The tables have churned

Butter, toast, margarineButter has overtaken margarine as the spread of choice among Australian grocery shoppers, data from Roy Morgan Research shows.

More than half of grocery buyers over 14 bought butter in an average four week period last year, up six per cent since 2010, while less than half bought margarine, down nine per cent.

The spreadable edibles are following converse paths in popularity, with butter buying up and margarine down every year since 2010. Holding comparatively steady are the hybrid dairy spreads and butter blends, now bought by 29 per cent of grocery buyers in an average four weeks, just slightly below the five year average of 30 per cent.

Butter buyers are more likely than margarine buyers to enjoy cooking. They are more likely to enjoy entertaining spontaneously and trying new and exotic foods. They are also more likely to try to buy additive free, organic, and non GM food. They are more likely than margarine buyers to trust well known brands more than stores’ own.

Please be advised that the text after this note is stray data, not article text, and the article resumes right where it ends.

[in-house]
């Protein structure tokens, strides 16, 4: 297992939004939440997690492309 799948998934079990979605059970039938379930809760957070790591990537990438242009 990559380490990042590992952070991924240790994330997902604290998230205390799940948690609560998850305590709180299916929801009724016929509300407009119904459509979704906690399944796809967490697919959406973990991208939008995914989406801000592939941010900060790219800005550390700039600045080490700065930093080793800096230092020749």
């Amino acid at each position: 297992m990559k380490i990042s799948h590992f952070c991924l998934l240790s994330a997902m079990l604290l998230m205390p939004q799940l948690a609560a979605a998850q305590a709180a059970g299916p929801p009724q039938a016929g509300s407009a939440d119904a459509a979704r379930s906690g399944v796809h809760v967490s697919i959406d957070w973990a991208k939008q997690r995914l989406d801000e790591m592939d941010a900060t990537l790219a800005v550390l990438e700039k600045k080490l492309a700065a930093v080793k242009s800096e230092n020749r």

Those who bought margarine in the last four weeks are less epicurean than their butter loving brethren. They are more likely to prefer to clean than cook, buy frozen or chilled ready made meals, and be concerned about their cholesterol levels and weight.

Margarine buyers are more likely to buy the same food every week and have traditional meals at home. Like butter buyers, they appreciate taste, but for them, it’s about the end result, not the ingredients. They are more likely than butter-buyers to buy more stores’ own products than well known brands.

Angela Smith, group account director at Roy Morgan Research, says broader trends over the last few years may be influencing the changing habits of grocery buyers choosing between butter and margarine.

“Australians are becoming more health conscious and aware of fat content, more concerned by additives and genetic modification, and more interested in cooking and entertaining,” said Smith.

“Both groups of buyers care about the health value of the foods they buy, but in very different ways. Margarine buyers are more likely to be concerned with cholesterol and fat, while those buying butter are more likely to be concerned with finding additive free, organic and genetically unmodified groceries.

“Given the pros and cons of each type of spread, it is interesting that the hybrid butter blends have not performed more strongly.”

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